7 – Staying inside all day long

Fresh air and exercise are good for all of us. Try to get your boys outside as often as possible.

Do your lessons at a picnic table in the backyard or at a park. Take nature walks. Go swimming.

Encourage your boys to catch frogs and butterflies and worms. Let your boys explore God’s amazing world and discover the awesomeness of creation for themselves.

7 Ways to Make Your Sons Hate Homeschooling - Do your sons hate homeschooling? You may be surprised at how easy it is to help them love learning again. Learn how!

Our boys require a different type of education if they are going to flourish. We need to keep the above points in mind so that we don’t cause our boys to hate learning in our homeschools.

Remember, we can NEVER teach our children everything they will need to know in life. Rather than attempting to stuff their brains full of information, we need to attempt to ignite the flames of curiosity in our sons.

Question: Do your sons love to learn? Do you have any other advice you can share which has helped your boys to love learning? Please leave a comment below.

7 Ways to Make Your Sons Hate Homeschooling - Do your sons hate homeschooling? You may be surprised at how easy it is to help them love learning again. Learn how!
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46 thoughts on “7 Ways to Make Your Sons HATE Homeschooling”

  1. Having homeschooled 4 boys, I will say you are correct. However, I also have 3 girls and some of them did much better with this philosophy, too. Of my 7 children, probably only one would have been content to sit at a desk and do her work, while her sister did much better with hands on active learning. I suppose it all comes down to ‘what is the child’s learning style’.

  2. Having four girls who are adults now and one girl and two boys still at home I want to say this goes for the girls as well! Girls probably do better than boys if this were the way they were educated but also thrive when they are given the opportunity to move and learn hands on. Twenty some years ago I had to learn it was more important for my daughters to learn than for them to be sitting on a chair, thus they laid on the floor, the bed, even with their feet on the chair while laying on the floor. I have noticed a number of your posts are good reminders for both boys and girls. Thank-you.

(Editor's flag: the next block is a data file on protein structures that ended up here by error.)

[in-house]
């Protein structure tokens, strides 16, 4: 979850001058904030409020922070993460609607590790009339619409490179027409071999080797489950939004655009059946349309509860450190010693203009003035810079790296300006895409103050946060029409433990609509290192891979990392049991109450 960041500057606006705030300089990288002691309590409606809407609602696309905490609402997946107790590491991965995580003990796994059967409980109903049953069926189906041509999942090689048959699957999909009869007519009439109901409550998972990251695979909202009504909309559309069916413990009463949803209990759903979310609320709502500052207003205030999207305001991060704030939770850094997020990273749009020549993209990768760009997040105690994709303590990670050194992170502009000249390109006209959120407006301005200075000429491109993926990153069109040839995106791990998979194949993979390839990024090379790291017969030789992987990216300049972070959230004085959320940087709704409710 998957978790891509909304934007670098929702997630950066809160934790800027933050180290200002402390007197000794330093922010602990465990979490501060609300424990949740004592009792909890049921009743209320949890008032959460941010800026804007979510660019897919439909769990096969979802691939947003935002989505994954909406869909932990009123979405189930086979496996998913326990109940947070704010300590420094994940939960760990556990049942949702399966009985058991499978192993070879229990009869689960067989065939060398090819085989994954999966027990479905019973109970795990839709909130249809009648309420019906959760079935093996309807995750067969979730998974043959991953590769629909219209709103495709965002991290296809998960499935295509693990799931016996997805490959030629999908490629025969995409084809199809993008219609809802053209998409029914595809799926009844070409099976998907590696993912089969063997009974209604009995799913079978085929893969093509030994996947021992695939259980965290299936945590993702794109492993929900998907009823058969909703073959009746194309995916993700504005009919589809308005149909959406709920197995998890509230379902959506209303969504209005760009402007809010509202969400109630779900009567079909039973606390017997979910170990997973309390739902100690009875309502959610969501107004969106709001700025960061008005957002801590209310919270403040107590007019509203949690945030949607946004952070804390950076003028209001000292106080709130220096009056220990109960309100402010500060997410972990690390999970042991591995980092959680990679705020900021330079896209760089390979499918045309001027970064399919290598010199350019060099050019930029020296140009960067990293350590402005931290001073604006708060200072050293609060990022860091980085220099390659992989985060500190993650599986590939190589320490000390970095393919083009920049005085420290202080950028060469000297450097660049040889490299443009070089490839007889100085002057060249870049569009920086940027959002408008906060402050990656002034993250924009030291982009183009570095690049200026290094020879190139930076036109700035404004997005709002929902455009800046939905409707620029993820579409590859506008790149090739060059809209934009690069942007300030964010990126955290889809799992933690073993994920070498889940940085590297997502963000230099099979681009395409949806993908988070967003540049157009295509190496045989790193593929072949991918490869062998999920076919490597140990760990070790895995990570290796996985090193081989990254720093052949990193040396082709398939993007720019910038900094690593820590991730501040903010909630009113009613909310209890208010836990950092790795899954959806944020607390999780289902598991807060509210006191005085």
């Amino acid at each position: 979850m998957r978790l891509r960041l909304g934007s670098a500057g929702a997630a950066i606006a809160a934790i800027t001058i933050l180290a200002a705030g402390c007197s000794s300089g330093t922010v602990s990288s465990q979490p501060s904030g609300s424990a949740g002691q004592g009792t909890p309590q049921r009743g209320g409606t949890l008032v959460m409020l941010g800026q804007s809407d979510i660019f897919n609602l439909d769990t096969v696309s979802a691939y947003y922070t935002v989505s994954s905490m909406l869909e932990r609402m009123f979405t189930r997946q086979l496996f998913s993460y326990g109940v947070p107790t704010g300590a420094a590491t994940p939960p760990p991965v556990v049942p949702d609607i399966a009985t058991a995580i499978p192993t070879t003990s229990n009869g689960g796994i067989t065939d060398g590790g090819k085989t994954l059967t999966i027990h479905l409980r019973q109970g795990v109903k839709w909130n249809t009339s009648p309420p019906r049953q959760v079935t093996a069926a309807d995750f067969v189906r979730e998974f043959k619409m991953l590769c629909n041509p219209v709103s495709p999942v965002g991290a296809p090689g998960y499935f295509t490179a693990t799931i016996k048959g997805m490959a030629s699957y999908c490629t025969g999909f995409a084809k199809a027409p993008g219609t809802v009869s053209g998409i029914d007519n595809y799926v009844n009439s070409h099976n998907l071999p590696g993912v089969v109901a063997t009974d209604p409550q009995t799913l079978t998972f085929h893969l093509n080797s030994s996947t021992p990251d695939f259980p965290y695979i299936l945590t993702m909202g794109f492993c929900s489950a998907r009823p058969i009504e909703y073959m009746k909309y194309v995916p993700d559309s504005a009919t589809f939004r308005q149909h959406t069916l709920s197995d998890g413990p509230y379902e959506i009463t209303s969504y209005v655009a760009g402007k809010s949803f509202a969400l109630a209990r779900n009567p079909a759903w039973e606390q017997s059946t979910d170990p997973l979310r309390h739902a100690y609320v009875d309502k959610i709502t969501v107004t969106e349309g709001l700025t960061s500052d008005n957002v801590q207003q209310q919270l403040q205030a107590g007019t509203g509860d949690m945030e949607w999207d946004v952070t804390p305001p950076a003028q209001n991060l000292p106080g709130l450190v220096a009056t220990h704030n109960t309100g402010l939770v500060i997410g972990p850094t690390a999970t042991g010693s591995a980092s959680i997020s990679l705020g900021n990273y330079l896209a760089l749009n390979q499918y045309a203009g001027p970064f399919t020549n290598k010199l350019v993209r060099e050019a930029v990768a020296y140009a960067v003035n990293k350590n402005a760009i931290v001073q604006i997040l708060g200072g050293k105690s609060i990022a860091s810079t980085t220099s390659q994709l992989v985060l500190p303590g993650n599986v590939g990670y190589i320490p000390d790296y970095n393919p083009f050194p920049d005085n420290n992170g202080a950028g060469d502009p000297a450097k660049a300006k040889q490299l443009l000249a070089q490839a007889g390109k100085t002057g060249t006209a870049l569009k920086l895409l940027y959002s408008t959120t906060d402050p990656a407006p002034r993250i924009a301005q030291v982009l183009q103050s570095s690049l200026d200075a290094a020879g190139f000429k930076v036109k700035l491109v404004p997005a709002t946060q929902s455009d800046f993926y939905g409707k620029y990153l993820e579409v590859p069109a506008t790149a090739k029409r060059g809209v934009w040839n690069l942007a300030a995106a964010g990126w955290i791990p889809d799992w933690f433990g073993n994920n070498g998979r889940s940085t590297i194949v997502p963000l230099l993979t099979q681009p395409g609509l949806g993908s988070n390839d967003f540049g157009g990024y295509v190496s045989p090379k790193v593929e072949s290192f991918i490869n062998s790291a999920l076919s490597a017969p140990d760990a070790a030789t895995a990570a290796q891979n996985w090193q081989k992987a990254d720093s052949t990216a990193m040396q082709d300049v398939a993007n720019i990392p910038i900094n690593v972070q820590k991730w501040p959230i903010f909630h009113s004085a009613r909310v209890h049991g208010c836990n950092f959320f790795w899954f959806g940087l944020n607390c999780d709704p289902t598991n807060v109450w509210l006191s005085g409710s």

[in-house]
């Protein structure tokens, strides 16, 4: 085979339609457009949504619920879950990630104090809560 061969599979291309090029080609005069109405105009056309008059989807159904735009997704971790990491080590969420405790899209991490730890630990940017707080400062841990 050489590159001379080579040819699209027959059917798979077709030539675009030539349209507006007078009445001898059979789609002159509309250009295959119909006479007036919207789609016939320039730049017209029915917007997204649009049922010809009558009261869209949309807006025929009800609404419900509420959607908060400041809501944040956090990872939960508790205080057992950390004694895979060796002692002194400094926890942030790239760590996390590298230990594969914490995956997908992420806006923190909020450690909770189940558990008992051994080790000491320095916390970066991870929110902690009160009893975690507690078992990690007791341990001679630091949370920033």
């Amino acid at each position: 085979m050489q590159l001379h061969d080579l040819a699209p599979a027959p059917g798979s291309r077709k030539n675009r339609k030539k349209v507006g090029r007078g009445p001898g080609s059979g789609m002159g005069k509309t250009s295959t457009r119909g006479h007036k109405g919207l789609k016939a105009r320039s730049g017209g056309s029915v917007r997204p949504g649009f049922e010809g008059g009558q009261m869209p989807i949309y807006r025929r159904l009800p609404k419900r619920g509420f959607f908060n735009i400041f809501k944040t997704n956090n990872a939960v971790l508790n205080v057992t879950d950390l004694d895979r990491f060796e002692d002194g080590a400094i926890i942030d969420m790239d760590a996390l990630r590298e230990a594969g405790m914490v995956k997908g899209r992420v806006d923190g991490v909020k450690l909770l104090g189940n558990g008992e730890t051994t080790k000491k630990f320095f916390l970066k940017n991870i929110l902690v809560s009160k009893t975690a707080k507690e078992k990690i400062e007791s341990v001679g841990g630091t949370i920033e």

3. I completely agree with this post! Being the mom of an 8-year-old boy and attempting to homeschool, I struggle with knowing the best way to balance this with making sure he is learning what he should know so he can grow up being able to communicate and problem solve. He doesn’t enjoy many things about schooling and I am looking for answers on how to make it more enjoyable. It is definitely a struggle for me right now… Thank you for your ideas!

  4. Thand you 🙂
    I just started my journey with 2 boys in kindergarten right now and they’re very different. I’m learning the youngest is more focused and able to comply more easily while my oldest, who is high energy, needs lots of movement and understanding on my part.
    It really pays to study your Children and adapt your teaching style to their learning style.
    And every single mowning we get out
    Whether we burn off our energy at the park, or swimming or biking, I place lots of importance on free play that’s done outside.
    And lots of healthy fats in the diet to calm them down and help them focus! 🙂

    1. Wonderful advice, Jessica! Yes, it’s important to study our children and find out what makes them tick and what type of learning environment will help them to thrive. Sounds like you’re doing a great job with your boys! Look around my blog. You should be able to find lots of other posts which will also be helpful to you on your homeschooling journey. Take care and I hope to hear from you again. 🙂

      1. My son is many yrs behind due to hating schooling and books. Ideas are much needed here to motivate and encourage him. Major stress thinking i will stuff his life up.

  5. What a great list! So full of truth 🙂 We are in our 25th year of homeschooling, and I couldn’t agree more. Thinking outside the box when it comes to homeschooling has made learning fun for my children AND their mother. Thanks so much for sharing this with us.